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Claire Weisz of WXY Studio discussed recommendations for the Brooklyn Strand that were made following months of community meetings and neighborhood walkthroughs at a meeting Monday night. Eagle photos by Rob Abruzzese

Community members met at Brooklyn Law School on Monday night to discuss ideas for the Brooklyn Strand — a plan to connect and reinvigorate a swath of unconnected parks, plazas and underutilized sites running from Borough Hall to Brooklyn Bridge Park.

The meeting was hosted by the Downtown Brooklyn Partnership, Community Board 2’s Parks Committee and Claire Weisz of WXY Studio.

Weisz presented recommendations in seven different areas.

“These aren’t final designs, but they illustrate what some of the desired features might be,” Weisz said.

The Recommendations

For Borough Hall Park, the planners want to improve bike access and walkability. Suggestions included shortening crosswalks to make certain areas less crowded.

One plan would put the parking lot next to Borough Hall and underground, providing pedestrians with amenities and a spot for events.

At the Korean War Memorial, a better connection to nearby Cadman Plaza Park was declared a priority, and an idea to create a plaza in front of the General Post Office building was introduced.

Weisz said plans for the War Memorial in Cadman Plaza include renovating the building and possibly turning it into a learning center. She also discussed making the building seem less cut off from the lawn by adding more bike lanes and having a better connection with the Brooklyn Bridge.

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The community was mostly supportive of ideas for the Brooklyn Strand, but that didn’t mean everyone was on board or that there weren’t questions. One of the biggest questions — “How will this be paid for?” — was left unanswered.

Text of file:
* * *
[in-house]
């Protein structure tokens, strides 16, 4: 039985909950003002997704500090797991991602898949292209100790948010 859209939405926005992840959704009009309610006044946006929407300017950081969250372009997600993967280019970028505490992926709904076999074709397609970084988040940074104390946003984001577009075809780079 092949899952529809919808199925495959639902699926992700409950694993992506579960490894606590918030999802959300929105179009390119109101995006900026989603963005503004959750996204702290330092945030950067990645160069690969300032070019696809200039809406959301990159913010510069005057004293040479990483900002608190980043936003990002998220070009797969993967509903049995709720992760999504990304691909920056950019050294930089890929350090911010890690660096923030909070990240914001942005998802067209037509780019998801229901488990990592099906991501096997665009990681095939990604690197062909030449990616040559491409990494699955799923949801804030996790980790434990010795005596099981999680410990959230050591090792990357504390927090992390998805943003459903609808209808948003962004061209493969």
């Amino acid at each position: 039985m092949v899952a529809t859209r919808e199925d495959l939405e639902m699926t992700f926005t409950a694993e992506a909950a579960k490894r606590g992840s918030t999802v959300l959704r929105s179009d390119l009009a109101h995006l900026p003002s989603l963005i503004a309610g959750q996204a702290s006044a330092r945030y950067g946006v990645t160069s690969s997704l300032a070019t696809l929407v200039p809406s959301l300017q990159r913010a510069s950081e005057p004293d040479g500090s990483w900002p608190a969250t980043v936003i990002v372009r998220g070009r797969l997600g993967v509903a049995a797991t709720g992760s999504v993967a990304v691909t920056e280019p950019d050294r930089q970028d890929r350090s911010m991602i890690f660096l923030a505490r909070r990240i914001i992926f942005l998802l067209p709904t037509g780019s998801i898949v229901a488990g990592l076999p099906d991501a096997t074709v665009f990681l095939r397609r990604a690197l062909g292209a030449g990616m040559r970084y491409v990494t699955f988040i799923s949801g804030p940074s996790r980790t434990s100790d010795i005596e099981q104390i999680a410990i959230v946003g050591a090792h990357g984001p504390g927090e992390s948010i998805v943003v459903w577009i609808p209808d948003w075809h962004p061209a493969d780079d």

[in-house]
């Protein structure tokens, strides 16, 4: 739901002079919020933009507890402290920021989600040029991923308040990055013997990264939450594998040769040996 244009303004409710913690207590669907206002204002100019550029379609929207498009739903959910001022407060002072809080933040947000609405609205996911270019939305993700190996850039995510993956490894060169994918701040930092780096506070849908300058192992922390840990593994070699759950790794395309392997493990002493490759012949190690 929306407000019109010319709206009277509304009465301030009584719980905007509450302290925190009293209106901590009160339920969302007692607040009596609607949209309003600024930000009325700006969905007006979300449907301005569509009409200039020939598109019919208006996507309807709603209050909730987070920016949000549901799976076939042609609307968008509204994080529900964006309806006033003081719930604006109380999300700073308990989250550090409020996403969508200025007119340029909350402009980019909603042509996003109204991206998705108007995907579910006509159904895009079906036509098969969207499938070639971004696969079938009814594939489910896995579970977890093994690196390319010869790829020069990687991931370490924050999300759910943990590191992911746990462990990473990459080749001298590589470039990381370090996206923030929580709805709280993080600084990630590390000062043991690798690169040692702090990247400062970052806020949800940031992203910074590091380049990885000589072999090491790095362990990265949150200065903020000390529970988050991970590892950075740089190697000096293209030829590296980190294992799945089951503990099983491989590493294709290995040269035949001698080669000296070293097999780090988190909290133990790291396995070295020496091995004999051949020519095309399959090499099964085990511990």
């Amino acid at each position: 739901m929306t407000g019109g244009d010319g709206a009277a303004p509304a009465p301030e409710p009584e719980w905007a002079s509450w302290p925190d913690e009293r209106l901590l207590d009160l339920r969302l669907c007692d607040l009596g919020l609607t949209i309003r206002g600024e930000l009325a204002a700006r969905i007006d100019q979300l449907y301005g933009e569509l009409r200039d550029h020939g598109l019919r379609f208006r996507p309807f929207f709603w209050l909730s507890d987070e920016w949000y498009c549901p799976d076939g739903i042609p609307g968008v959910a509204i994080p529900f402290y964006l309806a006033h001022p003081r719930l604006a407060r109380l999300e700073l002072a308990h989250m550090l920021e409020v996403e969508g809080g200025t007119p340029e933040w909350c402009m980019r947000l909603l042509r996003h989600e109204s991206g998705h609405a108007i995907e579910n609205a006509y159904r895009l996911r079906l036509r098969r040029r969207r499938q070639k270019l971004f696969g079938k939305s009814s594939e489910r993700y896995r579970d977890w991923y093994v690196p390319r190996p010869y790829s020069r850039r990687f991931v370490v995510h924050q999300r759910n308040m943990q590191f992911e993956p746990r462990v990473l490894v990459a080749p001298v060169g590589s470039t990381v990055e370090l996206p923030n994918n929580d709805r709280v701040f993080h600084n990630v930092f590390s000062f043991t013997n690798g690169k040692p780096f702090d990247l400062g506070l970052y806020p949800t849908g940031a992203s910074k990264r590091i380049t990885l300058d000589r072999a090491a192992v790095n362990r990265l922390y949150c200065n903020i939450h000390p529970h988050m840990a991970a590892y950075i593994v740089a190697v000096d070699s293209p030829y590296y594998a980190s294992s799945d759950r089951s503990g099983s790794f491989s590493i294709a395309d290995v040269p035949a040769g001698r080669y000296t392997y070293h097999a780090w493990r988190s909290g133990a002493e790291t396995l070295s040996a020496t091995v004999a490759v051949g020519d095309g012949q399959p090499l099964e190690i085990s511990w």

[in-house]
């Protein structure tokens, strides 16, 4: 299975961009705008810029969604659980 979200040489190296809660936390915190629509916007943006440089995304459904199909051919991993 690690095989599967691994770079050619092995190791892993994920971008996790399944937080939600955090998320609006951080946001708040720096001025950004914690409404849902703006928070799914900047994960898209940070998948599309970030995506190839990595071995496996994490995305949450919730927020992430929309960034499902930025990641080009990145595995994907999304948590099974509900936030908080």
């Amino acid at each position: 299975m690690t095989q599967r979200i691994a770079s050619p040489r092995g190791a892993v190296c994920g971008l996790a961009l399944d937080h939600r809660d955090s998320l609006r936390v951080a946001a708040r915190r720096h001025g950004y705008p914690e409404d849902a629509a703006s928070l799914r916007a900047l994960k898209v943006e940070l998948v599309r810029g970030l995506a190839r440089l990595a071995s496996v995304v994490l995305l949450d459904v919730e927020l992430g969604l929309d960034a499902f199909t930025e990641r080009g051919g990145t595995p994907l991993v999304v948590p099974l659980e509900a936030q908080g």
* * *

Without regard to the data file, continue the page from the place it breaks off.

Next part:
The “Gateway to Brooklyn” includes plans for the area immediately coming off the Brooklyn Bridge, where the group wants to utilize Anchorage Plaza.“The goal is to make it as easy as possible for pedestrians to go down Old Fulton to get to DUMBO and to get to Brooklyn Bridge Park,” Weisz said. “Also maybe when you get across the Brooklyn Bridge, maybe that’s a place to celebrate where it all comes together, as opposed to a walled-off area that no one knows where they’re going to.”

Long-term and short-term proposals were discussed regarding the BQE Connector — the area by the stairs coming off the Brooklyn Bridge that is used by pedestrians. A long-term proposal suggested creating a land bridge by which people exiting the Brooklyn Bridge would enter into a park with views of the bridge and of Manhattan.

A short-term proposal would retain the stairs leading from the Brooklyn Bridge pedestrian footpath, but would provide better lighting under the overpass, turn it into more of a pedestrian street and creating places for people to sit. Potentially, a maintenance space can also be turned into a cafe.